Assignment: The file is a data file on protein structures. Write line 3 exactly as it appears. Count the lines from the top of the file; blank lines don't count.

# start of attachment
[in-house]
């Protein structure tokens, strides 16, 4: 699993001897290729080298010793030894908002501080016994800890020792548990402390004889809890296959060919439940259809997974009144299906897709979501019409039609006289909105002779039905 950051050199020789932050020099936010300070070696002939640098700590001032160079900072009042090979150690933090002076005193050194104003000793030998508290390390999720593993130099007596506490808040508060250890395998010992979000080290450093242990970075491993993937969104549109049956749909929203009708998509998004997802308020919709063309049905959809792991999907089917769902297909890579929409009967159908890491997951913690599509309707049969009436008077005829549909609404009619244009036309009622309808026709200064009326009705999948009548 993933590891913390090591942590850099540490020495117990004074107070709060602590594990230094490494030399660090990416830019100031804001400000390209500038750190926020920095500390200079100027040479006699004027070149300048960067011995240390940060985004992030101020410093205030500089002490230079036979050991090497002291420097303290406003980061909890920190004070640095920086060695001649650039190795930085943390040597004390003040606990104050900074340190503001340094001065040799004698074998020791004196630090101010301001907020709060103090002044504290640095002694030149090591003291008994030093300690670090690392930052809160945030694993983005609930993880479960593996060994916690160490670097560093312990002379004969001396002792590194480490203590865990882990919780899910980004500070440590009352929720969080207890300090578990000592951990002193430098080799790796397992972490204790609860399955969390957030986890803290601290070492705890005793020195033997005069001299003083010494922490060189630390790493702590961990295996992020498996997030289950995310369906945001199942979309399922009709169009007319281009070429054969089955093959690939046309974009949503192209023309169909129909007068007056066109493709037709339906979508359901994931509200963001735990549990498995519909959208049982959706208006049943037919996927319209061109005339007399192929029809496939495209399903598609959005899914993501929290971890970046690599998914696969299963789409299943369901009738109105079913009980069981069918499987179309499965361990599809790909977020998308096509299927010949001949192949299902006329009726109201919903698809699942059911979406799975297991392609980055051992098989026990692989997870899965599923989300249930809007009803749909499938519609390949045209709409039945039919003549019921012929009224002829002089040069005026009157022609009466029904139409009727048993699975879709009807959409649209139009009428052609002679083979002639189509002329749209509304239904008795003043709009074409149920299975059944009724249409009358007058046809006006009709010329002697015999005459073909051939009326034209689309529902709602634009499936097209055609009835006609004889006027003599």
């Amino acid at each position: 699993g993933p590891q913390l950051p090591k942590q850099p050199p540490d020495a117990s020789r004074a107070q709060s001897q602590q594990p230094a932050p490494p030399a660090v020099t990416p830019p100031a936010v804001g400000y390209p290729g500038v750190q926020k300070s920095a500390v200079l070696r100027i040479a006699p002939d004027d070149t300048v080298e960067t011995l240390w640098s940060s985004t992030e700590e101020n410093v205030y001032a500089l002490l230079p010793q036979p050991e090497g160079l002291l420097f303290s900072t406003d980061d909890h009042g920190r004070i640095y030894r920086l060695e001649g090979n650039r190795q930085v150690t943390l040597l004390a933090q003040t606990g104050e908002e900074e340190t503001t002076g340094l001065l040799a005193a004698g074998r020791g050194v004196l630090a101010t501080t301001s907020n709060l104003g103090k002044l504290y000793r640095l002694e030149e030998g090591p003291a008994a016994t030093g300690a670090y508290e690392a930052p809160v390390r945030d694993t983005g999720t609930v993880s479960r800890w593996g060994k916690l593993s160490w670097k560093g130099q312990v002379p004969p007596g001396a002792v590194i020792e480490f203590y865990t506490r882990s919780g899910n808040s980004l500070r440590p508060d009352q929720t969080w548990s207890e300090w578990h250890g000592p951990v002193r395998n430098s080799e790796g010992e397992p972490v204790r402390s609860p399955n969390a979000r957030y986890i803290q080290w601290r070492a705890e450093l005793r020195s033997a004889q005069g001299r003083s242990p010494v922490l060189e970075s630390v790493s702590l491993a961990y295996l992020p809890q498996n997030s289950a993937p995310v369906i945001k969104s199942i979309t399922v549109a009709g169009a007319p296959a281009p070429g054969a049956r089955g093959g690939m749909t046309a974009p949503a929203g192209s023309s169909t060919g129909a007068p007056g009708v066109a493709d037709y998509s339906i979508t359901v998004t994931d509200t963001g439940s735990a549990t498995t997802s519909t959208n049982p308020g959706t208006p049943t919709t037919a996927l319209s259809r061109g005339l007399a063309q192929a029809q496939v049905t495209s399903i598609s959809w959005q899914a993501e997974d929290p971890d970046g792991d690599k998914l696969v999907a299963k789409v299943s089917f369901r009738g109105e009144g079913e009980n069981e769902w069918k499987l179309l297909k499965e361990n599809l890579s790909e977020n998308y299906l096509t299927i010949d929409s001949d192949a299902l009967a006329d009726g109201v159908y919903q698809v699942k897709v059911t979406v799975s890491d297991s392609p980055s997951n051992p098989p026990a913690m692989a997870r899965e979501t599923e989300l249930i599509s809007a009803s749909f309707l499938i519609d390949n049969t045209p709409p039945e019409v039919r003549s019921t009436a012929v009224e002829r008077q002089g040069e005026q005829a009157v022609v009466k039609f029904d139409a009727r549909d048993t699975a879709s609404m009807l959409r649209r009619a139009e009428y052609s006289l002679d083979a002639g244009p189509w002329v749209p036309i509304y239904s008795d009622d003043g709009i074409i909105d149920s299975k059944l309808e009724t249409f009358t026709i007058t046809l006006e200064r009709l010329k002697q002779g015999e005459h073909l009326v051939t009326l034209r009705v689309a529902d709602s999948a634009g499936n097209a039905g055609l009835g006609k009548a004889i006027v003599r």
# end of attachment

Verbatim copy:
């Amino acid at each position: 699993g993933p590891q913390l950051p090591k942590q850099p050199p540490d020495a117990s020789r004074a107070q709060s001897q602590q594990p230094a932050p490494p030399a660090v020099t990416p830019p100031a936010v804001g400000y390209p290729g500038v750190q926020k300070s920095a500390v200079l070696r100027i040479a006699p002939d004027d070149t300048v080298e960067t011995l240390w640098s940060s985004t992030e700590e101020n410093v205030y001032a500089l002490l230079p010793q036979p050991e090497g160079l002291l420097f303290s900072t406003d980061d909890h009042g920190r004070i640095y030894r920086l060695e001649g090979n650039r190795q930085v150690t943390l040597l004390a933090q003040t606990g104050e908002e900074e340190t503001t002076g340094l001065l040799a005193a004698g074998r020791g050194v004196l630090a101010t501080t301001s907020n709060l104003g103090k002044l504290y000793r640095l002694e030149e030998g090591p003291a008994a016994t030093g300690a670090y508290e690392a930052p809160v390390r945030d694993t983005g999720t609930v993880s479960r800890w593996g060994k916690l593993s160490w670097k560093g130099q312990v002379p004969p007596g001396a002792v590194i020792e480490f203590y865990t506490r882990s919780g899910n808040s980004l500070r440590p508060d009352q929720t969080w548990s207890e300090w578990h250890g000592p951990v002193r395998n430098s080799e790796g010992e397992p972490v204790r402390s609860p399955n969390a979000r957030y986890i803290q080290w601290r070492a705890e450093l005793r020195s033997a004889q005069g001299r003083s242990p010494v922490l060189e970075s630390v790493s702590l491993a961990y295996l992020p809890q498996n997030s289950a993937p995310v369906i945001k969104s199942i979309t399922v549109a009709g169009a007319p296959a281009p070429g054969a049956r089955g093959g690939m749909t046309a974009p949503a929203g192209s023309s169909t060919g129909a007068p007056g009708v066109a493709d037709y998509s339906i979508t359901v998004t994931d509200t963001g439940s735990a549990t498995t997802s519909t959208n049982p308020g959706t208006p049943t919709t037919a996927l319209s259809r061109g005339l007399a063309q192929a029809q496939v049905t495209s399903i598609s959809w959005q899914a993501e997974d929290p971890d970046g792991d690599k998914l696969v999907a299963k789409v299943s089917f369901r009738g109105e009144g079913e009980n069981e769902w069918k499987l179309l297909k499965e361990n599809l890579s790909e977020n998308y299906l096509t299927i010949d929409s001949d192949a299902l009967a006329d009726g109201v159908y919903q698809v699942k897709v059911t979406v799975s890491d297991s392609p980055s997951n051992p098989p026990a913690m692989a997870r899965e979501t599923e989300l249930i599509s809007a009803s749909f309707l499938i519609d390949n049969t045209p709409p039945e019409v039919r003549s019921t009436a012929v009224e002829r008077q002089g040069e005026q005829a009157v022609v009466k039609f029904d139409a009727r549909d048993t699975a879709s609404m009807l959409r649209r009619a139009e009428y052609s006289l002679d083979a002639g244009p189509w002329v749209p036309i509304y239904s008795d009622d003043g709009i074409i909105d149920s299975k059944l309808e009724t249409f009358t026709i007058t046809l006006e200064r009709l010329k002697q002779g015999e005459h073909l009326v051939t009326l034209r009705v689309a529902d709602s999948a634009g499936n097209a039905g055609l009835g006609k009548a004889i006027v003599r």